Burma’s junta strikes again


The military junta in Burma, a k a Myanmar, detained top civilian leader Aung San Suu Kyi and at least 45 others in a coup on Monday. She should’ve seen it coming.

After all, Suu Kyi stood by as the junta — which never ceded most of its power — conducted an ethnic cleansing of the country’s Rohingya minority, with hundreds of thousands murdered or displaced from their burned-down villages. She even defended the action in global forums.

After 20 years under house arrest as a political dissident, Suu Kyi in 2015 won (some) power by promising to institute democracy and be a champion for human rights. Giving up on rights paved the way to defeat for democracy.

The army claimed it was addressing “election fraud” as it handed power over to Gen. Min Aung Hlaing and imposed a state of emergency for a year. In fact, the coup came as parliament was to sit for the first time since the National League for Democracy’s landslide election win on Nov. 8 — an election considered a referendum on Suu Kyi’s “democratic” government.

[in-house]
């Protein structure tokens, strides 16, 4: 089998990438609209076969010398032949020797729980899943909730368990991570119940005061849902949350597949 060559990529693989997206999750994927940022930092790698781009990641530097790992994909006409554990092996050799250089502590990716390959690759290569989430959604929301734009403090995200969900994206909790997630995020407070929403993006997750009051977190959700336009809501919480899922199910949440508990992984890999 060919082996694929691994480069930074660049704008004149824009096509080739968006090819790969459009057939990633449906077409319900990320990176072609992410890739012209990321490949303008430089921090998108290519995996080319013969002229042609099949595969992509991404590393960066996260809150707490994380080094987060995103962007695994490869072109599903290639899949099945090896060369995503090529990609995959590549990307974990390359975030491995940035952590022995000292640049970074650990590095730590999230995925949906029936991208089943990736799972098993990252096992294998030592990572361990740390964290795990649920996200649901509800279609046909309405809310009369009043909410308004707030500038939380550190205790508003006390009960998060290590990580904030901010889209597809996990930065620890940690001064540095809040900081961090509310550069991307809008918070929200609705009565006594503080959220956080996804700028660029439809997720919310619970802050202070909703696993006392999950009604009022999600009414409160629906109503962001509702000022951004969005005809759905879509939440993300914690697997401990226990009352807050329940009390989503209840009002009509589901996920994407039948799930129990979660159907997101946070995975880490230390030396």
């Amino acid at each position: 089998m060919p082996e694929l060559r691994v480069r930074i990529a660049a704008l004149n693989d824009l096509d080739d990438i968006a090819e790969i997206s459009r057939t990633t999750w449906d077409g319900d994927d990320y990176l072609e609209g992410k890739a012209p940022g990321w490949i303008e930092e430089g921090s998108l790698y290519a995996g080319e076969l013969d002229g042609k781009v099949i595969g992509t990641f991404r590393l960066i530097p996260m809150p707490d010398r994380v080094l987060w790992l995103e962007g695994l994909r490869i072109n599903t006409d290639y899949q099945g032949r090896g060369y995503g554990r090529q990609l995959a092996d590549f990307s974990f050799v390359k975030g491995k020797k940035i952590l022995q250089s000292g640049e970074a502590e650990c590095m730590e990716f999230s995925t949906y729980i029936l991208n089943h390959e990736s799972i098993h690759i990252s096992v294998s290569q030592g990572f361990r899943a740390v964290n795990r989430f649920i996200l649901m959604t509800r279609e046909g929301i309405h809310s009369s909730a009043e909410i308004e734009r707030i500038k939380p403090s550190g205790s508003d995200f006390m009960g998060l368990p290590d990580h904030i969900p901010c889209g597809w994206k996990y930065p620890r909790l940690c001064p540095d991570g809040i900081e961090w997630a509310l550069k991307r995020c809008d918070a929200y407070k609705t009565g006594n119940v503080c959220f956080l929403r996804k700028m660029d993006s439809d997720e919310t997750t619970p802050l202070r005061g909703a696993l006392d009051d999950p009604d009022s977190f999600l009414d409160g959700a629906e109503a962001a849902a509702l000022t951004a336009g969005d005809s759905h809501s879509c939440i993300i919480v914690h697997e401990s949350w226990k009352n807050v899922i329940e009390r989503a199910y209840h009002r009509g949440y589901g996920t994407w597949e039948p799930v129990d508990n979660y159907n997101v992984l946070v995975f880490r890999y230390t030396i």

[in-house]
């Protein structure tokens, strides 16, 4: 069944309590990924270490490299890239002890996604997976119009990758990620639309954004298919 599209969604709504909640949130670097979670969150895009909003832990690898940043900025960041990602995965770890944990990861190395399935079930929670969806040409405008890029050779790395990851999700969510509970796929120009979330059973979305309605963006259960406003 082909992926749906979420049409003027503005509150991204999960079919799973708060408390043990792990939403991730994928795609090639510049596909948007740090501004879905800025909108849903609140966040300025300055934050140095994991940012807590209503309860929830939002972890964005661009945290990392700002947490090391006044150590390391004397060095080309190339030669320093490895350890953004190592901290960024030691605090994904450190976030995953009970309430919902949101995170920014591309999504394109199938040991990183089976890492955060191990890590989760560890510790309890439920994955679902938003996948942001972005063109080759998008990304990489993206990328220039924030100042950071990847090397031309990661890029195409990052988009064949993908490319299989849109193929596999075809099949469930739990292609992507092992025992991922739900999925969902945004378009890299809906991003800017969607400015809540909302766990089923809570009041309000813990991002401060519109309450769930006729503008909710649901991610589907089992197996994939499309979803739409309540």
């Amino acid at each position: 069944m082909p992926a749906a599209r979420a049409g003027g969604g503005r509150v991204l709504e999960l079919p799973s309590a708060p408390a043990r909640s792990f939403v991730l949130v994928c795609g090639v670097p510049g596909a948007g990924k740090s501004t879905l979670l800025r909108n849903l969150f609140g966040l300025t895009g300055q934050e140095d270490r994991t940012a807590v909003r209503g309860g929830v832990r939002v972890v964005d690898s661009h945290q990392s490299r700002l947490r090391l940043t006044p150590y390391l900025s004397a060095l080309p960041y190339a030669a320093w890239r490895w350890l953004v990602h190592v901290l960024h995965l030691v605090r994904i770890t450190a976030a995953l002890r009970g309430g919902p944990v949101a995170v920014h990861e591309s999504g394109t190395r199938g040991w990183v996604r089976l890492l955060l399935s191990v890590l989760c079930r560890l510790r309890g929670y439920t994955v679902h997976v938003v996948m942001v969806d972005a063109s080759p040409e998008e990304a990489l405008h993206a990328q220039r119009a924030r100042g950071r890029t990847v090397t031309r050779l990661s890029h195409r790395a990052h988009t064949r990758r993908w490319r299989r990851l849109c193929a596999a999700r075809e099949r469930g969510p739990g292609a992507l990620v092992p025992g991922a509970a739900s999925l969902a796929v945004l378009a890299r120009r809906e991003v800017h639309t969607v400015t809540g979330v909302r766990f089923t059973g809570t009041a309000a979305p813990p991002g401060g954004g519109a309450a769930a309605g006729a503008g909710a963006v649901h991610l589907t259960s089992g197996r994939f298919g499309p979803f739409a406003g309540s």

The junta likely also figured it would see what new President Biden would let it get away with. For starters, he’ll need to restore all the sanctions that the George W. Bush team used to push the military to cede power in the first place.

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